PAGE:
Interview with Dennis Knickel, Director (Memories short film)

I was sitting with a big smile in my living room in Berlin and was excited and happy about the fact that a crowded theater in Canada is talking about my little movie. The reactions were interesting and mainly positive, I think. I like listening to founded critics as it helps me developing and I had the feeling that the audience did have some knowledge about movies and/or could feel the message and suffer with the protagonist.

– Dennis Knickel, on watching the audience talk about his film at the WILDsound Film Festival (Review)

    Watch the Audience FEEDBACK Video of “Memories”

Matthew Toffolo interviews Dennis Knickel:

Matthew: Your short film played at our festival in 2013. How has it done since it screened? Has it played at more festivals? Distribution deal? Can be seen online?

Dennis: “Memories” had screenings all over the world, mainly in the US – in 11 states to be exact. It won the award for best international short film at the International Film Festival in Marbella, Spain, and won the summer edition of Facebook’s OneCloudFest. It hence qualified for the big final of this online event where it unfortunately just made it to the semi-finals. “Memories” also won the lovely organized Monarch Film Festival in Pacific Grove (Monterrey), California, and the audience award for 2nd best short film in Oberursel, Germany.

It got awarded with “The Thumb” from the public media center of Germany’s federal state Baden-Württemberg (Landesmedienzentrum) by what it officially gets recommended for school teaching. I found a distributor for the movie. It’s not available for everybody though as this distributor exclusively delivers schools, libraries, media centers and other institutions for educational and didactic purposes. For this year, the movie is recommended to be used for students for their final exams (Abitur) in Baden-Württemberg. This fact makes me pretty proud actually as this is the reason why I made a movie with a message: People shall work with it and find help if needed.

The Catholic Church and the Wingman Project were interested in buying the rights of “Memories”. The deals finally didn’t happen. The Wingman Project is a project by the US Army to prevent suicides amongst their pilots.

I didn’t try to find a distributor for the public market yet and also don’t offer the movie online (yet).

Matthew: What motivated you to make this film?

Dennis: I got in contact with some suicides in my life. Fortunately (for me), the suicidal persons were people I didn’t know good at all. But it anyway shocked me: How could they do that? Especially for some reasons that – to me – didn’t justify a suicide. I also wondered if a suicide is a private thing or not. Where does privacy start and where does it stop? When is a suicide legit and when not? Etc.

So I took a case that – in my opinion – does not justify a suicide. It’s also a case that happens very often, I guess. I wanted to pack it into an environment that doesn’t seem dark. It shows the beauty of life. Gives hope, but suddenly twists. That shocked some people – which was my intention – and made them wonder why the protagonist did it. Some people were almost angry to see such a nonsense suicide. He was not sick, he was young etc. There were no good arguments to commit suicide. And that’s the message of my movie. There’s always a better solution than giving up. I used one quote by Reiner Kunze in the end credits that summarizes it pretty good:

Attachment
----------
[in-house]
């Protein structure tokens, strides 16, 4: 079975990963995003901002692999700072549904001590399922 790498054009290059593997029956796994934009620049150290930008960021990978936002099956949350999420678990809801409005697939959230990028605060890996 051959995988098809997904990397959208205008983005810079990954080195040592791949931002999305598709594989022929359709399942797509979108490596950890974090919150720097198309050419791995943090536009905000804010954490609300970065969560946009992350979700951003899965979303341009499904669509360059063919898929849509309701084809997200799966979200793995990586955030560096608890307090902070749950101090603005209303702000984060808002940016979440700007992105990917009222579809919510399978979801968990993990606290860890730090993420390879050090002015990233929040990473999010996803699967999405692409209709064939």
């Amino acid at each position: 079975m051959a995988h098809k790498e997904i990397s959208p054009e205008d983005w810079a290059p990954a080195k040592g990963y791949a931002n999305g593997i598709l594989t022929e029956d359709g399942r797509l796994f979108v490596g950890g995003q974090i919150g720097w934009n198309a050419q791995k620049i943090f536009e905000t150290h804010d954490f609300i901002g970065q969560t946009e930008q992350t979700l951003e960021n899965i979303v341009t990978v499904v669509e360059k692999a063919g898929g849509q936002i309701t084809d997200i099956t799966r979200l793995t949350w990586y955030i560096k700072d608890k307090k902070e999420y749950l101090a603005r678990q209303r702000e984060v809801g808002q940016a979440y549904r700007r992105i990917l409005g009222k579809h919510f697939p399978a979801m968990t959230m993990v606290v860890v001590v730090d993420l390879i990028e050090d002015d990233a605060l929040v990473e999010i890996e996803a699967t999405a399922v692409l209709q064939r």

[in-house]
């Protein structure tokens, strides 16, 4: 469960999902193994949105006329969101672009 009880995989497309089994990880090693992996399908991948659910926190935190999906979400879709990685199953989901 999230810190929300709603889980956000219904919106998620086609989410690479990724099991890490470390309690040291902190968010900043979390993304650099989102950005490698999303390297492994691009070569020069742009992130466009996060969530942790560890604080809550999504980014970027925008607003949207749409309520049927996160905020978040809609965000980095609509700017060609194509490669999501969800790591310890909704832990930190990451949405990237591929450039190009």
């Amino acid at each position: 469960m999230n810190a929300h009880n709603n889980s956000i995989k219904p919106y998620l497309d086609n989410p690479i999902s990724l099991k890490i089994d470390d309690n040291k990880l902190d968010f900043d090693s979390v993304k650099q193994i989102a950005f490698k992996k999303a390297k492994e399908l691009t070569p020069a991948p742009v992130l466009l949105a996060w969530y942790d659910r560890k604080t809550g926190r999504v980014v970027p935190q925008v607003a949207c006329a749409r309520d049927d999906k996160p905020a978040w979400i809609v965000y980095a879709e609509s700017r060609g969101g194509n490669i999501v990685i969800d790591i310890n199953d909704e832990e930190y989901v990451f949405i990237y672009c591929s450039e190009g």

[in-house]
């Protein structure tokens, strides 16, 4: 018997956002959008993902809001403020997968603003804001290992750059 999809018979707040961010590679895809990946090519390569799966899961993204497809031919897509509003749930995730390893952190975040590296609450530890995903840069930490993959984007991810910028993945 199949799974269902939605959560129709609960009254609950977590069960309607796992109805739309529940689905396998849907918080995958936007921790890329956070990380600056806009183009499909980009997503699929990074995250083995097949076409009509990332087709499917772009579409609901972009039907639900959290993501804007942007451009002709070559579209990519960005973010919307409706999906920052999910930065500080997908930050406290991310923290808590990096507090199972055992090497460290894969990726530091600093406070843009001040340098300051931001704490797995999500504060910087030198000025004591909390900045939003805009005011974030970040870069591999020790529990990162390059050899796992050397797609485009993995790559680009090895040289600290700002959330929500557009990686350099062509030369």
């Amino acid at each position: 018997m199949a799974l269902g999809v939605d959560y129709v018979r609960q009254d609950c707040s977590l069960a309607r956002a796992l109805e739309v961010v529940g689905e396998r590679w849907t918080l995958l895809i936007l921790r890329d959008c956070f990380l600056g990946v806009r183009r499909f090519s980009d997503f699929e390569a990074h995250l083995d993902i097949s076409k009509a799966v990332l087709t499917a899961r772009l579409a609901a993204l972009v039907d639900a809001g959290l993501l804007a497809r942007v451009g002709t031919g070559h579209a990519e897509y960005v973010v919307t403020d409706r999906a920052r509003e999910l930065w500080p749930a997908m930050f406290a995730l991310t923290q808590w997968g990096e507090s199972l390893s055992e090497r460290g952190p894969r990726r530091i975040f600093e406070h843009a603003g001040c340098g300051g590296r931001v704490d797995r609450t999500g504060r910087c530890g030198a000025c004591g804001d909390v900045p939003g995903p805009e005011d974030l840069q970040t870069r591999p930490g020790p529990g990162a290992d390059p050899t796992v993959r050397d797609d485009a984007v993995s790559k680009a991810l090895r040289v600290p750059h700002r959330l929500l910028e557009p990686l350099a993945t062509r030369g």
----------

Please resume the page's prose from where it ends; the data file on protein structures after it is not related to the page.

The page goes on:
“Suicide. The last of all doors. But you never knocked on all the other doors before.”

Matthew: From the idea to the finished product, how long did it take for you to make this film?

Dennis: We shot “Memories” within 10 days of September 2009. The final sound mix was the last part of the post production and was done in spring 2012. But we screened it before already. The premiere was held in February 2011. I also interrupted the post in 2010 for writing a book about backpacking Thailand (“Curry Competition”).

Matthew: What was the biggest obstacle you faced in completing this film?

Dennis: That might have been the jump off the bridge during the shooting of the movie. It’s been dangerous and took some nerves of my friends to do it. Yes, the jump is real and they were protected by two climbing ropes which we had to erase in the post production. But that was no real obstacle. It was thrilling and needed some time to figure out if it’s possible at all and how to do it. A real obstacle might have been my editor who disappeared with the movie and its backups for almost four months. We still don’t know where he was and why he left, but one day he all of a sudden picked up the phone and said: “Hi Dennis. How are you?” I was horrible as I could hardly sleep for the time he has been vanished. We will never work together again… Haha!

Matthew: What film have you seen the most in your life?

Dennis: Uff… I don’t know if there’s one movie. Maybe “Pulp Fiction”, “Indiana Jones and the Last Crusade”, “Fight Club”, “Oldboy” by Park Chan-wook, “Back to the Future”, “Bang Boom Bang” (a German cult movie by Peter Thorwarth), “True Romance” by Tony Scott, “Snatch” by Guy Ritchie or “To Be or Not to Be” by Ernst Lubitsch. I have no idea… But this little list is definitely a list of great movies.

Matthew: What is next for you? A new film?

Dennis: I’m still working on my fourth book. It’s my backpacking story of the US West Coast. It’s gonzo journalism with historical and sociological elements. After that, I hope that I’ll collect enough money for a new movie – a feature would be my goal and dream. But before, I’ll move into my car for some months and travel Germany with my new book. I’ll read from it in as many cities as possible and discover my home country at the same time. Maybe it’ll even become my next book? We’ll see. The future will definitely be pretty cool and exciting. Rock and roll.

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